Sometimes it seems as if Tony Johnson has been everywhere and seen everything. From winning gold medals at the European Championships to an Olympic silver medal in 1968, he has an enviable record as an internationally renowned rower.

But today Johnson’s passion lies not in his personal accomplishments but in the accomplishments of his charges – young Georgetown rowers. As head coach of the Georgetown’s men’s heavyweight squad and the overall supervisor of Georgetown’s entire crew program, Johnson has watched the Hoyas rise to a national powerhouse.

It was 16 years ago that Johnson returned to coaching at Georgetown after a distinguished 20-year coaching career at Yale University – he had also coached the Hoyas briefly from 1967 to 1969. Back then, the Hoyas were relatively unknown on the national crew stage. But under Johnson’s watch, the team moved up from the relatively lowly Dad Vail level of rowing competition to the much more competitive Eastern Sprint level where they remain today.

Georgetown crew has achieved phenomenal success on the national level. From 1995 to 2001, several men’s teams won national championships, and after a few down years, the Hoyas are on the prowl again. The team is looking forward to the IRA national championships in June, and Johnson is optimistic about their chances for success. He partially credits Georgetown administrators for giving him the opportunity to succeed on the Hilltop – or, in his case, on the Potomac.

“I started coaching here a pretty long time ago and just formed a great association with Georgetown University and the people who are a part of the program,” he said. “That this has lasted so long and to have the ability to be here to grow the program is fulfilling.”

But Johnson knows that others, like men’s varsity lightweight coach Andy Belden, have also played key parts in the program’s slow but steady rise.

Belden, a Cornell graduate, arrived on the Georgetown crew scene only two years ago but since that time the men’s lightweight squad has had some of the greatest successes in its history. Last year, the team placed second nationally at the IRA national championships and medaled at the Eastern Sprints competition.

“When I got here the team was doing pretty well. I was lucky to inherit a program that was really solid, that had been coached by a guy who was really visionary,” Belden said. “I’m very lucky to have a team like this.”

Under Belden’s direction, the lightweight team qualified for the national championships again this year, and he has big plans for the future.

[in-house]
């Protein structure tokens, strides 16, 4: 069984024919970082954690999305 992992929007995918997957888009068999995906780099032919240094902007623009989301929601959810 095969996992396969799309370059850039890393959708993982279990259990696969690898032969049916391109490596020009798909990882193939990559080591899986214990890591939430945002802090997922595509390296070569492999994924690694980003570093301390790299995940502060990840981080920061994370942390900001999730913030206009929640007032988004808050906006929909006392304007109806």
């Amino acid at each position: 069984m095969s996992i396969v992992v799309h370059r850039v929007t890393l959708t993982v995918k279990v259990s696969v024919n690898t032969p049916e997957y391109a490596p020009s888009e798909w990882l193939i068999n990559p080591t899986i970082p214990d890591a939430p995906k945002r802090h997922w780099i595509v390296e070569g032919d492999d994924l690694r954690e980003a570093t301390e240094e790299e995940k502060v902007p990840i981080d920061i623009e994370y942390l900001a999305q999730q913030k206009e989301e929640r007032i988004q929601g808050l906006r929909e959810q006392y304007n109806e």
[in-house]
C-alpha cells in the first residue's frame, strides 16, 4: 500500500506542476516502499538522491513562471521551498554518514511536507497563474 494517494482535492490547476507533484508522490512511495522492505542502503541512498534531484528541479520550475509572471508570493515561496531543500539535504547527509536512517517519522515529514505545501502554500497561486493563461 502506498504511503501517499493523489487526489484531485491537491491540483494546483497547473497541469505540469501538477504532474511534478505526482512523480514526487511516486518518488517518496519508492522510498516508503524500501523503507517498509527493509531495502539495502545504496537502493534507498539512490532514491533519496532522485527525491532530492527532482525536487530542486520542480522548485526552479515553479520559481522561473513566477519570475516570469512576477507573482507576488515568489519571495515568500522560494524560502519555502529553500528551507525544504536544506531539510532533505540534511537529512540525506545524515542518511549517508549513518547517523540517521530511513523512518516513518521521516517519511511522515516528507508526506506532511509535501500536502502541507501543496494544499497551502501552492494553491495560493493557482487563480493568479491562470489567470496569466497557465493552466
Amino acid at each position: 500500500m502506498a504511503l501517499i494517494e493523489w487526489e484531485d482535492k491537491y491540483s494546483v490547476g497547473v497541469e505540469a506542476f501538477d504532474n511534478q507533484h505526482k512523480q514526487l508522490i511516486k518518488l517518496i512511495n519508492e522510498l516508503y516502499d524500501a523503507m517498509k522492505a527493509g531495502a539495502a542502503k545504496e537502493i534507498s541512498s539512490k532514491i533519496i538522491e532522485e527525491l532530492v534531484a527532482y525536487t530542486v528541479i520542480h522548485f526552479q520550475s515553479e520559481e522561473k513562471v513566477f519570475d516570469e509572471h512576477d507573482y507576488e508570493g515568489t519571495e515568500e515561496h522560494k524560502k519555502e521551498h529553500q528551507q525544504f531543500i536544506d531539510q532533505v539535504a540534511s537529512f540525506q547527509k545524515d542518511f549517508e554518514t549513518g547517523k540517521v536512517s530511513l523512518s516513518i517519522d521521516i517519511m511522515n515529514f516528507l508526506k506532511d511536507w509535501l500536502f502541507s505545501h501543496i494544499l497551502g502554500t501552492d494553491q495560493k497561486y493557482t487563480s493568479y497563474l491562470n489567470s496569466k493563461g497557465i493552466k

“The prospect is seeing what these guys can do at the national championships in two weeks, when they’re fully rested, tapered and ready to go,” he said.

According to Johnson, Belden is an indispensable part of Georgetown’s team.

“Andy went to Cornell, got into coaching and did very well for himself. He’s a young guy with a good rowing background,” Johnson said. “He’s thoughtful, a good leader, a good coach and has knowledge.”

Both coaches know that many individuals working together have made the crew team strong. They both say that they’re particularly thankful to the young men and women who have made the Hoyas a tough team to beat over the last few years.

And for their part, members of the crew team say that Belden and Johnson keep them focused on their ultimate goal – being the best in the nation.

According to sophomore lightweight rower Mike McGrath, Belden simply “motivates you.”

“He’s not a coach to scream and yell to you but more quiet and very focused,” McGrath said. “He expects a lot of us – not just on the water but representative as a crew team. He sets a high bar.”

Sophomore heavyweight Dave Carter called Johnson “laid back,” but said that his coach knows how to connect with his team.

“He’s very experienced so he’s got a lot of good advice [and] good wisdom,” he said. “Everyone likes him.”

Georgetown’s crew program faces numerous challenges in the near future. One of those challenges is an inevitability in college athletics – losing top-notch seniors. Belden says that the men’s lightweight team will be losing several key members to graduation, but he believes that through hard work, “We’re going to be all right.”

“Getting a couple new freshmen [and] transfers, I think in terms of where we’re going to be in the league, we’ll be in the same place next year,” he said. “It’s a solid group that knows how to work.”

And while Belden concentrates on keeping his team competitive, Johnson is focused on longer term goals. He’s played a major part in helping to raise more than $18 million for the crew team’s future boathouse. He’s also looking to create an even better team in the near future – a team that could win even more national titles.

“I enjoy pretty much everything about this,” Johnson said. “I enjoy providing some of the umbrella structure for other coaches, and I enjoy the tremendous amount of this job that is teaching. I’m doing something that I love.”

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